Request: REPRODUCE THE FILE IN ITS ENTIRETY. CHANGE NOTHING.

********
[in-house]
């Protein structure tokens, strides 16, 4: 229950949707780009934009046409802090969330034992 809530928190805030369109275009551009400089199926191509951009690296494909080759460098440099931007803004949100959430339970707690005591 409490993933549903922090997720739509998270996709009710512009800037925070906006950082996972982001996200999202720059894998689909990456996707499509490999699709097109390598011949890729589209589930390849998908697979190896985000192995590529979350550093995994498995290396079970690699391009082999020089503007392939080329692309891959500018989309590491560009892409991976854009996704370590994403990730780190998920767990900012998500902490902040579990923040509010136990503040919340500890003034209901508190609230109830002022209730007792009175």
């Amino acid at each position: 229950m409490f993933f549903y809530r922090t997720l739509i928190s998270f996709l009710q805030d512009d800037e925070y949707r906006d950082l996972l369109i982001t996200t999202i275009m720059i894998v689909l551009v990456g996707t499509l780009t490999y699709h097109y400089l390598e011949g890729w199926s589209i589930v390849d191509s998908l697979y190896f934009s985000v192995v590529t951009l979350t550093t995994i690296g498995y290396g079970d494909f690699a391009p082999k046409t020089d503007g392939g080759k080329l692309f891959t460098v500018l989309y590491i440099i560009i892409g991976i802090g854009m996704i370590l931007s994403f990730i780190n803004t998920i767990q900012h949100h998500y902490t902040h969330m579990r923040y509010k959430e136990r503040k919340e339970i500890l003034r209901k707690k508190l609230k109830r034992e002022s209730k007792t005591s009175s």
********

[in-house]
């Protein structure tokens, strides 16, 4: 229950949707780009934009046409802090969330034992 809530928190805030369109275009551009400089199926191509951009690296494909080759460098440099931007803004949100959430339970707690005591 409490993933549903922090997720739509998270996709009710512009800037925070906006950082996972982001996200999202720059894998689909990456996707499509490999699709097109390598011949890729589209589930390849998908697979190896985000192995590529979350550093995994498995290396079970690699391009082999020089503007392939080329692309891959500018989309590491560009892409991976854009996704370590994403990730780190998920767990900012998500902490902040579990923040509010136990503040919340500890003034209901508190609230109830002022209730007792009175």
């Amino acid at each position: 229950m409490f993933f549903y809530r922090t997720l739509i928190s998270f996709l009710q805030d512009d800037e925070y949707r906006d950082l996972l369109i982001t996200t999202i275009m720059i894998v689909l551009v990456g996707t499509l780009t490999y699709h097109y400089l390598e011949g890729w199926s589209i589930v390849d191509s998908l697979y190896f934009s985000v192995v590529t951009l979350t550093t995994i690296g498995y290396g079970d494909f690699a391009p082999k046409t020089d503007g392939g080759k080329l692309f891959t460098v500018l989309y590491i440099i560009i892409g991976i802090g854009m996704i370590l931007s994403f990730i780190n803004t998920i767990q900012h949100h998500y902490t902040h969330m579990r923040y509010k959430e136990r503040k919340e339970i500890l003034r209901k707690k508190l609230k109830r034992e002022s209730k007792t005591s009175s």